An order freezing the global assets of ex-Leeds United director David Haigh was extended by a court in Dubai last night as the 36-year-old neared the end of his fifth week in custody without charge.
Haigh, who is accused of a catalogue of financial irregularities by former Leeds owner Gulf Finance House, saw an interim freezing order put in place for an indefinite period while prosecutors in Dubai decide whether to bring charges against him.
In a separate move Deputy Chief Justice Sir John Chadwick granted a request that shares and assets of Sport Capital – the offshore firm with links to Haigh and which United owe more than £950,000 – should also be frozen.
Last week, the High Court in London ordered Leeds to repay a loan of almost £1m given to the club by Sport Capital in November 2013. United and their Italian owner, Massimo Cellino, disputed the loan but lost their case and were given until next Monday – June 23 – to return Sport Capital’s money.
Leeds are yet to complete payment but are planning to do so before Monday, a day on which the club will seek to have a winding-up petition issued by Sport Capital withdrawn.
GFH is currently attempting to reclaim almost £3m which it accuses Haigh of taking fraudulently through fake invoices created by him during his time as deputy chief executive of GFH Capital, the private equity arm of GFH.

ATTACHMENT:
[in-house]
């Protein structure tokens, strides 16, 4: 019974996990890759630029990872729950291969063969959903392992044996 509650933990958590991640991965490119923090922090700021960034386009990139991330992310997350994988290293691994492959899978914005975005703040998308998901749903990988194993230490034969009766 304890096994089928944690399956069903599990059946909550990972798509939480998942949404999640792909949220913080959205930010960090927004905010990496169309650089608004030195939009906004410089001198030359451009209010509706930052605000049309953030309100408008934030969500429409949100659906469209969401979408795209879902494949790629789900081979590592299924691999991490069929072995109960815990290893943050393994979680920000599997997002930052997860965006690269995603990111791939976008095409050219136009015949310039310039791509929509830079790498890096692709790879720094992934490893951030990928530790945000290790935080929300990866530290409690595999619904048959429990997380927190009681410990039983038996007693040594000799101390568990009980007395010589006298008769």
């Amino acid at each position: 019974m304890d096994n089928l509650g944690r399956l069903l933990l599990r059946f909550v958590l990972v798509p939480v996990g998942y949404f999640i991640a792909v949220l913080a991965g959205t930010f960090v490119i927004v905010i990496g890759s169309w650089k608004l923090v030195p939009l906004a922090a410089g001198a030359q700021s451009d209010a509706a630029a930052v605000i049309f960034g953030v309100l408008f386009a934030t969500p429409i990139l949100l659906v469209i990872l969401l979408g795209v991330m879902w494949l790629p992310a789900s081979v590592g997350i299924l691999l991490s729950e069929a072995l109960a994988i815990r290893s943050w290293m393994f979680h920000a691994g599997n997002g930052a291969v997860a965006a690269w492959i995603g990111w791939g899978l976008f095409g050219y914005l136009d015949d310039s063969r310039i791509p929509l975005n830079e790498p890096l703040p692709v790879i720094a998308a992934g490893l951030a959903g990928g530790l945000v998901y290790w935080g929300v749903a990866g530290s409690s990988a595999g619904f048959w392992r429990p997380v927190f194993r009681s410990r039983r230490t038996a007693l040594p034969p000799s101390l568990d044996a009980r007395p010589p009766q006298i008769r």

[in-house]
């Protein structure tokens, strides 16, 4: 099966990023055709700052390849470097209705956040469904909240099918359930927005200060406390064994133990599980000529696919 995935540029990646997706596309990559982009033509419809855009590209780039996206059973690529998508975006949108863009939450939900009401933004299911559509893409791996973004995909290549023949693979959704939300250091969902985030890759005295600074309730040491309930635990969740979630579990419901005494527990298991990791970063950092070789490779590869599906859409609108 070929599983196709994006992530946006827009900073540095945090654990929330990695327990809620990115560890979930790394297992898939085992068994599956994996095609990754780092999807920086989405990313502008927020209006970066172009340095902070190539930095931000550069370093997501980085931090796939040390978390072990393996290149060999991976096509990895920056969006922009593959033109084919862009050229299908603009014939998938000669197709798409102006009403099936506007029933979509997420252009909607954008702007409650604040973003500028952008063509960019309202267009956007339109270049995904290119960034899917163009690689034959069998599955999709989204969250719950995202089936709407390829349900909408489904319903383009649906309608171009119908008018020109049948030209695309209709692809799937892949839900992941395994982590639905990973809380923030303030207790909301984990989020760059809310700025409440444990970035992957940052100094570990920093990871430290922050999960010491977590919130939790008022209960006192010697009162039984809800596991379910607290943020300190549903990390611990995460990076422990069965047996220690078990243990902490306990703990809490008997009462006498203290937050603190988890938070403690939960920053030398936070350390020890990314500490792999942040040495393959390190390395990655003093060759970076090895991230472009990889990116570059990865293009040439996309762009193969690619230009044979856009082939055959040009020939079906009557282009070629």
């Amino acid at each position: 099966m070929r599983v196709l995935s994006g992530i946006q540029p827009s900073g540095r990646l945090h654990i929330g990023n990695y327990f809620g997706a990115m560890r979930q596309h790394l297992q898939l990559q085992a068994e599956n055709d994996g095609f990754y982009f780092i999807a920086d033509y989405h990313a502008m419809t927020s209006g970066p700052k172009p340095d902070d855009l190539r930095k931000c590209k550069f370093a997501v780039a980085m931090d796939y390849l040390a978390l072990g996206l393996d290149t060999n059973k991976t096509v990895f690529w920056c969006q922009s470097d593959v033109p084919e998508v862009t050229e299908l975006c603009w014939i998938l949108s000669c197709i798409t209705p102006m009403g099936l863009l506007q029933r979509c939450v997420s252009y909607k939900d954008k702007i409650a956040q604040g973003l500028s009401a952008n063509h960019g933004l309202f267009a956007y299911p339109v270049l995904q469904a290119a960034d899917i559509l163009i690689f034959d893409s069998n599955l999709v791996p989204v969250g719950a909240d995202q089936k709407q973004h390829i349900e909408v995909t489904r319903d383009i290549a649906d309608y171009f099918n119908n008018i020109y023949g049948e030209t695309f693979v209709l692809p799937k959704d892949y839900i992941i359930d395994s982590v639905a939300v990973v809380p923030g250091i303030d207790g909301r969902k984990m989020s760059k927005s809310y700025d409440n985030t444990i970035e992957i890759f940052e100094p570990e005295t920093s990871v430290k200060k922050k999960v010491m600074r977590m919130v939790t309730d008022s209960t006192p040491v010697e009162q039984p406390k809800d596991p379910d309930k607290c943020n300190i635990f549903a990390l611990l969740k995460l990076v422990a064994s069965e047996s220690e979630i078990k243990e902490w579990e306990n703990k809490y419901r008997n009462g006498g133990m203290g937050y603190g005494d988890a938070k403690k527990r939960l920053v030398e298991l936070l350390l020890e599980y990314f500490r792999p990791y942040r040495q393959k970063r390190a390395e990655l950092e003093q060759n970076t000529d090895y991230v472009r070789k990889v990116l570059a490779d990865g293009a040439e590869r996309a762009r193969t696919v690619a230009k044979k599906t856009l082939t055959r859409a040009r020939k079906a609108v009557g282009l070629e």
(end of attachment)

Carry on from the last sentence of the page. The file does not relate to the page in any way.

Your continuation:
Haigh denies any wrongdoing and planned to file a counter-claim for money he says he is owed by GFH – a sum he claims exceeds the £3m sought by GFH through the civil courts.
Haigh’s lawyer, Bushra Ahmed, was quoted by Arabian Business as saying: “He has no access to his records, he’s under medication at present, the conditions in the prison are – he has no access to pens, he has no access to papers, he is not someone who is concentrating, he is not focused.”
In a statement, GFH Capital said the freezing order against him and Sport Capital had been granted “as a result of allegations of serious fraud and embezzlement and the weight of the supporting (evidence) against Mr Haigh.”
Friends of Haigh say he “vigorously contests” all of GFH’s allegations, some of which relate to the bank’s ownership of Leeds.